If you see fructose, sucrose, . . .,anything “ose” while shopping, walk away for they are all forms of simple sugar hidden under unfamiliar terms! Too much glucose in your blood leads to high cholesterol over time so watch your sugar level also.

Go colorful, go fiber:

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Go for colorful fruits and vegetables, take enough of them. The richer the color, the more cholesterol lowering properties. Studies have shown that fruits and vegetables don’t only lower your bad cholesterol, your bone-health, digestion, blood pressure, weight, skin appearance,… infact, your overall health improves also. Fruits and vegetables contain lots of fiber which mop cholesterol from the blood. Consider leafy green vegetables, tomatoes, blueberries, mangoes, pineapple, strawberries, plum, orange, apples, grapefruits…

Supplementation:

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Did you know that lack of vitamin D is associated with high LDL? If you’re young and active, expose your body mildly to sunlight but if you’re a senior, opt for vitamin D supplements. As you age, your body is less likely to absorb vitamin D directly from the sun. Note you should check your level before topping up with supplements. Stanol and sterol from plants are of tremendous help too. They are found naturally in little amounts in fruits and vegetables but more in fortified foods like some margarine, milk, yogurt. Go easy on margarine, calories still count. These plant stanol and sterol, when taken enough over a period of time block the absorption of cholesterol by your small intestine. 2g per day is recommended for plant stanol. They have been thoroughly researched and found to be safe.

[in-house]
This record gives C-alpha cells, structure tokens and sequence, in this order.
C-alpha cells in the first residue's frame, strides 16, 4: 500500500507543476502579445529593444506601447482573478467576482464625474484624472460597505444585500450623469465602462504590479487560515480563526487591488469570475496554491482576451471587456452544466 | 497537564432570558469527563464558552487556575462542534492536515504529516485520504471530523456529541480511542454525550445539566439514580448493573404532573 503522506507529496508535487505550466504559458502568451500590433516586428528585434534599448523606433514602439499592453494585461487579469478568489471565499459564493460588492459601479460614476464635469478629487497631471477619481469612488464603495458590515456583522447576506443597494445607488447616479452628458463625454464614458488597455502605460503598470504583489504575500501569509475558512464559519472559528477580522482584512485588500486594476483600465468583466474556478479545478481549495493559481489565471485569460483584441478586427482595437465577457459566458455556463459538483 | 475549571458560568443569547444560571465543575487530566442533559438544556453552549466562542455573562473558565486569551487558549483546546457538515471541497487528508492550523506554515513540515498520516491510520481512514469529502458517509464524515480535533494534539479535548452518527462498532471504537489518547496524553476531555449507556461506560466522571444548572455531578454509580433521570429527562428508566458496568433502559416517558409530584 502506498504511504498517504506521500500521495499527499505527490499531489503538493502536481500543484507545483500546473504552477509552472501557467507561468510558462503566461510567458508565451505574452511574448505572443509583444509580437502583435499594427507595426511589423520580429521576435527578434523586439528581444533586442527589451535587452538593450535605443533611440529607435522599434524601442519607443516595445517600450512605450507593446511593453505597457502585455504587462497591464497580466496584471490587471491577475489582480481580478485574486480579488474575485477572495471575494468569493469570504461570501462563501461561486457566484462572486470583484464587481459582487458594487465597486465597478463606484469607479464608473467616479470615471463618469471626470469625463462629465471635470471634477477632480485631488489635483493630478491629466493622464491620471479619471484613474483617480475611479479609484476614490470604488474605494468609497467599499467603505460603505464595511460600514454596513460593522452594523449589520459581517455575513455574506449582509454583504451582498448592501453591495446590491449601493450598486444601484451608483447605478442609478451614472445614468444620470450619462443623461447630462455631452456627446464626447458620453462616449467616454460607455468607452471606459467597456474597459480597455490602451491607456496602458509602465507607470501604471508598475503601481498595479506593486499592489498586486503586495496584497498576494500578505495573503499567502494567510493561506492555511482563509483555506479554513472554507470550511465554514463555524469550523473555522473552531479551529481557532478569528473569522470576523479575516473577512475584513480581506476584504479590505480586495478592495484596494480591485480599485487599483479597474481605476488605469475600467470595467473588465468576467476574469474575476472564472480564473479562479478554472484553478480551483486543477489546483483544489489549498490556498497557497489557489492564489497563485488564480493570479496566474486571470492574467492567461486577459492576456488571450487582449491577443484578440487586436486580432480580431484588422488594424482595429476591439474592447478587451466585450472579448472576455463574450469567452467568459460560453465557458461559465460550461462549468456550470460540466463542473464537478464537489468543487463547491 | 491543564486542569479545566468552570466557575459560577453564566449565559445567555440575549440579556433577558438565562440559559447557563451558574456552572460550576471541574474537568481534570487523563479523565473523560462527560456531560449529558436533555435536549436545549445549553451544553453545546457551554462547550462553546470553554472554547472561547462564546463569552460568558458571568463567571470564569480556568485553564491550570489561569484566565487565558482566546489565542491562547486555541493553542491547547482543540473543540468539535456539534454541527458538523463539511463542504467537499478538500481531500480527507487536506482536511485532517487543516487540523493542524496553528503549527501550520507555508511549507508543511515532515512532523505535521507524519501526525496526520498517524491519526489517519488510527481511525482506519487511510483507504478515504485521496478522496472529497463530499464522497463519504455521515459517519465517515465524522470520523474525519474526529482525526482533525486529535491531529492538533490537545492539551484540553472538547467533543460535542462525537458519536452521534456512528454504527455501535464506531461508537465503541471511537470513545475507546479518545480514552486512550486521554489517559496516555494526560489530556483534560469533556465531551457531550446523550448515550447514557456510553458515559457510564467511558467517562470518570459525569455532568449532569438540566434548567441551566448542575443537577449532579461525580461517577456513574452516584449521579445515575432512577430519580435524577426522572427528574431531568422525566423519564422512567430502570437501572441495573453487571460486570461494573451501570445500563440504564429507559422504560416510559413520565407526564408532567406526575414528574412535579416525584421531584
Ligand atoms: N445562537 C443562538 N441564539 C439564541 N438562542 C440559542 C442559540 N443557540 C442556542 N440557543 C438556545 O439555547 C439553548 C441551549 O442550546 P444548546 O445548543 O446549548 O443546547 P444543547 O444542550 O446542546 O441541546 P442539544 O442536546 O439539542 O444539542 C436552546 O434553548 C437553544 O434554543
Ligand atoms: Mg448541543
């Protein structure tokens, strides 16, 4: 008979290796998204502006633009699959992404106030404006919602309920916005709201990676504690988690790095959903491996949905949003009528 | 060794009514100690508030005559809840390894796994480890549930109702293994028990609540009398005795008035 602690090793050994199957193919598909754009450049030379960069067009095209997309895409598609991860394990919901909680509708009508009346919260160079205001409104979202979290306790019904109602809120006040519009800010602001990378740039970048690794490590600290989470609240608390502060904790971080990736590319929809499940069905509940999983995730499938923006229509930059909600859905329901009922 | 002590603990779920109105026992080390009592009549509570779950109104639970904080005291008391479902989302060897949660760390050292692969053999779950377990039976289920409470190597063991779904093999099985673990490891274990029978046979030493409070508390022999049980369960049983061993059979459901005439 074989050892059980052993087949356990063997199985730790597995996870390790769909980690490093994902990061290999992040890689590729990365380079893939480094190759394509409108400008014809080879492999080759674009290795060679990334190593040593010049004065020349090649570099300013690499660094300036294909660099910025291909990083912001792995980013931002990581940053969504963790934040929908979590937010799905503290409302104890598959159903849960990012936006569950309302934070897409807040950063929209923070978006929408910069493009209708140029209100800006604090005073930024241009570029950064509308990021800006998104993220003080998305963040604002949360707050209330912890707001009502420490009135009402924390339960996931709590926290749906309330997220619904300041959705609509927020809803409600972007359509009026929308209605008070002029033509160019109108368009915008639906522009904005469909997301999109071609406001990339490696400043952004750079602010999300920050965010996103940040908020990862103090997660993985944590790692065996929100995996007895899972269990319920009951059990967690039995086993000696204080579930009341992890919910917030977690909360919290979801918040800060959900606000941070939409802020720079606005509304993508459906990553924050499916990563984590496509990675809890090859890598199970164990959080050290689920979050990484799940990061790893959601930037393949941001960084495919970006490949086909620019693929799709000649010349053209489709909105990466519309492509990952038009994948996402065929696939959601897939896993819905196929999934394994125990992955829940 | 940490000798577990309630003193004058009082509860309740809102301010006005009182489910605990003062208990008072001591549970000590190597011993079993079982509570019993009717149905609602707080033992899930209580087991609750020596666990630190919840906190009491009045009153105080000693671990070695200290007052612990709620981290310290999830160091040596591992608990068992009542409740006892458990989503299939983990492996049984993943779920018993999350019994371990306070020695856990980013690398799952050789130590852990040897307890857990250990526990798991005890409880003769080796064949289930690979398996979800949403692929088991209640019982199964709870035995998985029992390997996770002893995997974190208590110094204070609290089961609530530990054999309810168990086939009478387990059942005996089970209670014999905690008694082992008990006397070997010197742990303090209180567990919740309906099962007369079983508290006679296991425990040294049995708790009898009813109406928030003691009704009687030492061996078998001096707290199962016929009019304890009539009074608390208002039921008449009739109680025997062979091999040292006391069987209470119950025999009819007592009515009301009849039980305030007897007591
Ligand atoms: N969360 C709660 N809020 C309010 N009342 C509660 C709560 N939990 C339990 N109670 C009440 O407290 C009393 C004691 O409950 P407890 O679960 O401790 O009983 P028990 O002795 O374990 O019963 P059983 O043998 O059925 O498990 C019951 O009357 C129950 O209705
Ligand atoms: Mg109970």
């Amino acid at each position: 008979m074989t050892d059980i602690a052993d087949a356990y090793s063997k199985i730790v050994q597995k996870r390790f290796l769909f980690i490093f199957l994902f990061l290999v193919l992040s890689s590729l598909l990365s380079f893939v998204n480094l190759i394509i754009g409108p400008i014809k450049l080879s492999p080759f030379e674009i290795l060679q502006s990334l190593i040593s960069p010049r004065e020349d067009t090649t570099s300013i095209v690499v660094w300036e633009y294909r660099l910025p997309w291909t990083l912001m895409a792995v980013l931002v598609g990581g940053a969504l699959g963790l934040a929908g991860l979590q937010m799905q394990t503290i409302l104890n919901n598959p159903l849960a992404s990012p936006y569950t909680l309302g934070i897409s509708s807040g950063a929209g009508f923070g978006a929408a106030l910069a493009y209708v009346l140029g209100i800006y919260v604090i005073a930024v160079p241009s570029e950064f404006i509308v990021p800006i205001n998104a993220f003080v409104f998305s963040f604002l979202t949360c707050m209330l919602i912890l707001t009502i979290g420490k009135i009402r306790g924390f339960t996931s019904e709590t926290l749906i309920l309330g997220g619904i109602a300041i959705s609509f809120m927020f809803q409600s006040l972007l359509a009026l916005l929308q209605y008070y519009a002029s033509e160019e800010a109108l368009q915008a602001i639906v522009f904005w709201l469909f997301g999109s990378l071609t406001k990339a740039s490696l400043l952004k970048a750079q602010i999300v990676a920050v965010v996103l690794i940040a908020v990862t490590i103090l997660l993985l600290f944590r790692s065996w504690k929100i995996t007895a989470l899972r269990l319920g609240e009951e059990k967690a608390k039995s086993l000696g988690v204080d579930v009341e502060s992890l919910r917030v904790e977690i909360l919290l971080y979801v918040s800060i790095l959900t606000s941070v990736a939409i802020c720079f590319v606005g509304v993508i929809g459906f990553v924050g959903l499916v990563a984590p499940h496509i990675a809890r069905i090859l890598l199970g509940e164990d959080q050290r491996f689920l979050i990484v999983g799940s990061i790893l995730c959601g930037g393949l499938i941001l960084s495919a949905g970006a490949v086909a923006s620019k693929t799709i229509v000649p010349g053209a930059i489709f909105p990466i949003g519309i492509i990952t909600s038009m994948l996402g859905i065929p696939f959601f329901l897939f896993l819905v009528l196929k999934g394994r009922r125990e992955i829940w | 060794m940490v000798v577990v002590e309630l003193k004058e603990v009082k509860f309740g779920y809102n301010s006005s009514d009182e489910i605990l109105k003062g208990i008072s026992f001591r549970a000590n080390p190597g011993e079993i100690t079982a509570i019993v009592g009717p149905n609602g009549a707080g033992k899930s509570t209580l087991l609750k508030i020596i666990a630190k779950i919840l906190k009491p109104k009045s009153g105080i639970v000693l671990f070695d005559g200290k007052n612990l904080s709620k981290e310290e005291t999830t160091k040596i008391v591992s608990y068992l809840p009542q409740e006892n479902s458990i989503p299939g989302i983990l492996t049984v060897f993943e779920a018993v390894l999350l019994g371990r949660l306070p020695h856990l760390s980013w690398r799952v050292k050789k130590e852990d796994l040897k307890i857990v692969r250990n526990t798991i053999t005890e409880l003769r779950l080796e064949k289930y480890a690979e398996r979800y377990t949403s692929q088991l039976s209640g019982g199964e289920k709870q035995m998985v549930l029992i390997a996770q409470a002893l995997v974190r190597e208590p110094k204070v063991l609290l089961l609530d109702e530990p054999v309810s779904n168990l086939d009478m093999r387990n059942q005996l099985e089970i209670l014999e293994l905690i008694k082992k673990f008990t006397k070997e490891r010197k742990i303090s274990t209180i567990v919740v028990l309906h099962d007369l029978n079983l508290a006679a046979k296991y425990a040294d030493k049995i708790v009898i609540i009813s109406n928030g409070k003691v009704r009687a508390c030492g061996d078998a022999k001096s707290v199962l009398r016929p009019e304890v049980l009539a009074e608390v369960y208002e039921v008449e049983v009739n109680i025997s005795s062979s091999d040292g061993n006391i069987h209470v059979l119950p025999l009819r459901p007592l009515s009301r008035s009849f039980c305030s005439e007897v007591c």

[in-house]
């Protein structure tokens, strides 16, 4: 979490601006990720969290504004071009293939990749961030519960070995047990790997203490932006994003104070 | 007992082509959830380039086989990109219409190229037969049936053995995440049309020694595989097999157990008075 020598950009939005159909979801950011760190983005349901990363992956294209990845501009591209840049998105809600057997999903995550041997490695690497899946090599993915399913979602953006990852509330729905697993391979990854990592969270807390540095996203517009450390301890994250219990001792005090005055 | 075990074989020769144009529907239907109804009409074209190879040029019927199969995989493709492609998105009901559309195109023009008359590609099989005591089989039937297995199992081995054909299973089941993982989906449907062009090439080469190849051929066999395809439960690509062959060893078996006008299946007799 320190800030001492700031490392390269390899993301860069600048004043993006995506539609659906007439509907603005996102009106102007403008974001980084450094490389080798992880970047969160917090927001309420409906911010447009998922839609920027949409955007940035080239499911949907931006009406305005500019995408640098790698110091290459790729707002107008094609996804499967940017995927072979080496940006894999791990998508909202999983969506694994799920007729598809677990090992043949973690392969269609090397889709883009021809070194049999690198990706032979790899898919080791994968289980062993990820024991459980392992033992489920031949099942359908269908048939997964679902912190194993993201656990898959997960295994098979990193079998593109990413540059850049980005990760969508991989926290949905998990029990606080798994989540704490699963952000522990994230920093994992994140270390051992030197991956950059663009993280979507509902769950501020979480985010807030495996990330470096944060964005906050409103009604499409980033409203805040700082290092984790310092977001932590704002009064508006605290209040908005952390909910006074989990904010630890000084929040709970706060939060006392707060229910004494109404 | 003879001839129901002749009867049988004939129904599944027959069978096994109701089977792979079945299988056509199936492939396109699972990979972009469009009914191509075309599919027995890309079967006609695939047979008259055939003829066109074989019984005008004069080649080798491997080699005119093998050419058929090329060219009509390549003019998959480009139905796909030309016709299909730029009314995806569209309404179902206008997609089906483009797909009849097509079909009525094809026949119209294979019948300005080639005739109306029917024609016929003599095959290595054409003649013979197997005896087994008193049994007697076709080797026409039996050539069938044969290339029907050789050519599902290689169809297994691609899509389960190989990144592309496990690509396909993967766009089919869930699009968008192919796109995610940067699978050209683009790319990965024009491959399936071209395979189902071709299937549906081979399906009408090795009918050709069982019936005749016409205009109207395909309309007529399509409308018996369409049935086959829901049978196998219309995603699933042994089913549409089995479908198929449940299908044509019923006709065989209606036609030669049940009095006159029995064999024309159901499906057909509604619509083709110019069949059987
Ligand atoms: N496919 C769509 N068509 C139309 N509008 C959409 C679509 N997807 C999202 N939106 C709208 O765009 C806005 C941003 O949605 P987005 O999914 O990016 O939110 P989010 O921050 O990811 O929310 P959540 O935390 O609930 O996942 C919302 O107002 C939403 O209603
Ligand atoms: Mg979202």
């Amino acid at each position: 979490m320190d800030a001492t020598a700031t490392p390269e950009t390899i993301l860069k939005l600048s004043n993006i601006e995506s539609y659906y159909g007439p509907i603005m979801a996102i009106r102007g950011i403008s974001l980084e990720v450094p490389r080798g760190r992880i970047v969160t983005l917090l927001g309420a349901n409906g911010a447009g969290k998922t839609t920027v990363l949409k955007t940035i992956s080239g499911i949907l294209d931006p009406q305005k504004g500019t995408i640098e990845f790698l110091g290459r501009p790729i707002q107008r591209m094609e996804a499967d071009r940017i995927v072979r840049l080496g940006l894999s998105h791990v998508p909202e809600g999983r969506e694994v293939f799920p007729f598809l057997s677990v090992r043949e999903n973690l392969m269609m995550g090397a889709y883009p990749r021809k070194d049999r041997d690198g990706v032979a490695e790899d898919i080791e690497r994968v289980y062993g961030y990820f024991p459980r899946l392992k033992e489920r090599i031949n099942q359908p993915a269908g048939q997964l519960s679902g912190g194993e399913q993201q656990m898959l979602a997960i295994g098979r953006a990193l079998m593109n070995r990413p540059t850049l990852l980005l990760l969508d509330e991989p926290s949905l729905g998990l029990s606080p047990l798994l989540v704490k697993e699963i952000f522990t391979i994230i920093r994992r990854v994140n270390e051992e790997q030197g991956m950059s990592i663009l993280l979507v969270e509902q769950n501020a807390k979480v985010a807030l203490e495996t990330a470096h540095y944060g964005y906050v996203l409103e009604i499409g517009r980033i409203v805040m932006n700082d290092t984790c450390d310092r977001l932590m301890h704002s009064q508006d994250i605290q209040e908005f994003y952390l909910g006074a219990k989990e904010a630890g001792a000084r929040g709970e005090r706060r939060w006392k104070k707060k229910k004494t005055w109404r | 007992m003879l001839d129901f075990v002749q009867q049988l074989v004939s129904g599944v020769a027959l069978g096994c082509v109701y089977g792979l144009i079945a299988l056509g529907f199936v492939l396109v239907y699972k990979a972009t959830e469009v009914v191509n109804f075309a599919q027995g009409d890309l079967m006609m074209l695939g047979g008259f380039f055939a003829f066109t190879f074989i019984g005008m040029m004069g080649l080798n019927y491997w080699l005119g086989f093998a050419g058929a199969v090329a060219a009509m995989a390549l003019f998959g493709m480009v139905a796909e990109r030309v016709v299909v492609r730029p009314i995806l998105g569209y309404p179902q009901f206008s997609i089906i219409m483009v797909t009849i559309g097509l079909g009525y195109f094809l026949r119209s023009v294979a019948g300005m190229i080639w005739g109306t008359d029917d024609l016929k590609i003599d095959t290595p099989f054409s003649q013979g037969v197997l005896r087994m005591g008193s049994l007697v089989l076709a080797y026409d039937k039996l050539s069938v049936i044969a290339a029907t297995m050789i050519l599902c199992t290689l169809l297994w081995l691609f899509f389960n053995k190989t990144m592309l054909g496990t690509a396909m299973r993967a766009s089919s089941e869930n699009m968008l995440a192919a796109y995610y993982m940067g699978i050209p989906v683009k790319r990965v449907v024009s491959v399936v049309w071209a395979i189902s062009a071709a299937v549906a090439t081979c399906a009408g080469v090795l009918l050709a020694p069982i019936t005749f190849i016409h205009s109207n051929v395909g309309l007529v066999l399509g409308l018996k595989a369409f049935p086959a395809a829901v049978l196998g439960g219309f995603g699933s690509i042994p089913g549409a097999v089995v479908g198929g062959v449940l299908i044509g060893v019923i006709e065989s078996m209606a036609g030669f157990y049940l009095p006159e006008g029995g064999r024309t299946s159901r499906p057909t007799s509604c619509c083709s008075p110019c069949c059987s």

Embrace Cinnamon:

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Several studies have shown that Cinnamon is very potent in reducing cholesterol, and elevated blood sugar levels. Sprinkle half a teaspoon of cinnamon on whatever you’re taking for breakfast but be careful with Cassia cinnamon as it contains higher dose of coumarin. Instead, go for Ceylon cinnamon which is a safer option. Half a teaspoon per day does all the tricks, this is backed by scientific study.

Exercise and sleep:

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The benefits of exercise to the human body can’t be over-emphasized. Studies have shown that fast-walk (walking briskly) done on a consistent basis reduces bad cholesterol, and improves blood pressure. Go for brisk-walk and aerobic exercises. Aerobic exercise in combination with a heart-healthy diet was proven to lower high cholesterol (LDL) in several human studies analyzed in 2012.

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You also need at least eight hours of sleep each night. Consistently depriving yourself of sleep will spike your bad cholesterol, and cause other health problems for you.

In conclusion, lifestyle changes are mostly recommended by experts, and still the best for lowering bad cholesterol. You only need to swing into action now, start making the necessary changes and be consistent in doing so to see the desired result. Take note it’s not a press-button effect; give yourself time. Adopting the above principles will not only reduce your high cholesterol (LDL), your good cholestero (HDL)l and overall being will thank you.